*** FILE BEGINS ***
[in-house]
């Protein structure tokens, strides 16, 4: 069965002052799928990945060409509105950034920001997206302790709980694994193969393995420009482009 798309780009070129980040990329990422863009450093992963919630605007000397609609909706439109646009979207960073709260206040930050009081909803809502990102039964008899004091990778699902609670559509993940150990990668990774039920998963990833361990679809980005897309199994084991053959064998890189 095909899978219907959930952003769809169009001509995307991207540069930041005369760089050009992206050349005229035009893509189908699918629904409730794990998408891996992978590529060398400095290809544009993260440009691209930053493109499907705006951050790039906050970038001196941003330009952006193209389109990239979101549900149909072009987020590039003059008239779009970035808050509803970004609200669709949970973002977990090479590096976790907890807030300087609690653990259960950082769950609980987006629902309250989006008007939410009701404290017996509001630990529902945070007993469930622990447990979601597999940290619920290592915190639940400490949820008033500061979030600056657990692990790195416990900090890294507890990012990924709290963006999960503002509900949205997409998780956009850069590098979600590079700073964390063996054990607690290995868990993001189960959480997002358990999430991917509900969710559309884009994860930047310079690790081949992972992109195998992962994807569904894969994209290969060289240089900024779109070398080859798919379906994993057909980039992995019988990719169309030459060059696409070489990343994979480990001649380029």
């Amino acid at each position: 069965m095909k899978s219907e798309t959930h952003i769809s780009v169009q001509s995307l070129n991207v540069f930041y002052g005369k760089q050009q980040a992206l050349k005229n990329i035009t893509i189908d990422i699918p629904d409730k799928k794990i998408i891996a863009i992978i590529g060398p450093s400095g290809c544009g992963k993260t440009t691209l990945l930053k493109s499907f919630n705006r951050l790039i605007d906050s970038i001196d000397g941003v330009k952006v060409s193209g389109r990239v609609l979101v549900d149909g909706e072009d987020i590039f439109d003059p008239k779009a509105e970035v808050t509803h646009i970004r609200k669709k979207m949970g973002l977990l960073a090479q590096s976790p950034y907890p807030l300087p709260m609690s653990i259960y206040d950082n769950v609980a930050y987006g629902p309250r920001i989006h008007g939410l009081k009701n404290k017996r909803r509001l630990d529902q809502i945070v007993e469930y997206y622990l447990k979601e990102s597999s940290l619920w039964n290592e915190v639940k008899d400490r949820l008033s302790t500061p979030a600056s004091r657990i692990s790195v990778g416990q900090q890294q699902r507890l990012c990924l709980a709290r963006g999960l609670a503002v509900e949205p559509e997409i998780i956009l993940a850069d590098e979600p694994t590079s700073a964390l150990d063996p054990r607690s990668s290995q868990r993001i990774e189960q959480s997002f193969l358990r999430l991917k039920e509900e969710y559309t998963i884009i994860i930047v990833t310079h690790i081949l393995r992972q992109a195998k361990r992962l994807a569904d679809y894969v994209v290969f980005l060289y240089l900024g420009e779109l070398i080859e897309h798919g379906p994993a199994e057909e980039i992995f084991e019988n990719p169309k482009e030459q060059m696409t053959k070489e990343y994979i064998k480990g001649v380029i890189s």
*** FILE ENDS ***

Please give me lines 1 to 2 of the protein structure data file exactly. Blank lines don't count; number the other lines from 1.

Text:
[in-house]
């Protein structure tokens, strides 16, 4: 069965002052799928990945060409509105950034920001997206302790709980694994193969393995420009482009 798309780009070129980040990329990422863009450093992963919630605007000397609609909706439109646009979207960073709260206040930050009081909803809502990102039964008899004091990778699902609670559509993940150990990668990774039920998963990833361990679809980005897309199994084991053959064998890189 095909899978219907959930952003769809169009001509995307991207540069930041005369760089050009992206050349005229035009893509189908699918629904409730794990998408891996992978590529060398400095290809544009993260440009691209930053493109499907705006951050790039906050970038001196941003330009952006193209389109990239979101549900149909072009987020590039003059008239779009970035808050509803970004609200669709949970973002977990090479590096976790907890807030300087609690653990259960950082769950609980987006629902309250989006008007939410009701404290017996509001630990529902945070007993469930622990447990979601597999940290619920290592915190639940400490949820008033500061979030600056657990692990790195416990900090890294507890990012990924709290963006999960503002509900949205997409998780956009850069590098979600590079700073964390063996054990607690290995868990993001189960959480997002358990999430991917509900969710559309884009994860930047310079690790081949992972992109195998992962994807569904894969994209290969060289240089900024779109070398080859798919379906994993057909980039992995019988990719169309030459060059696409070489990343994979480990001649380029």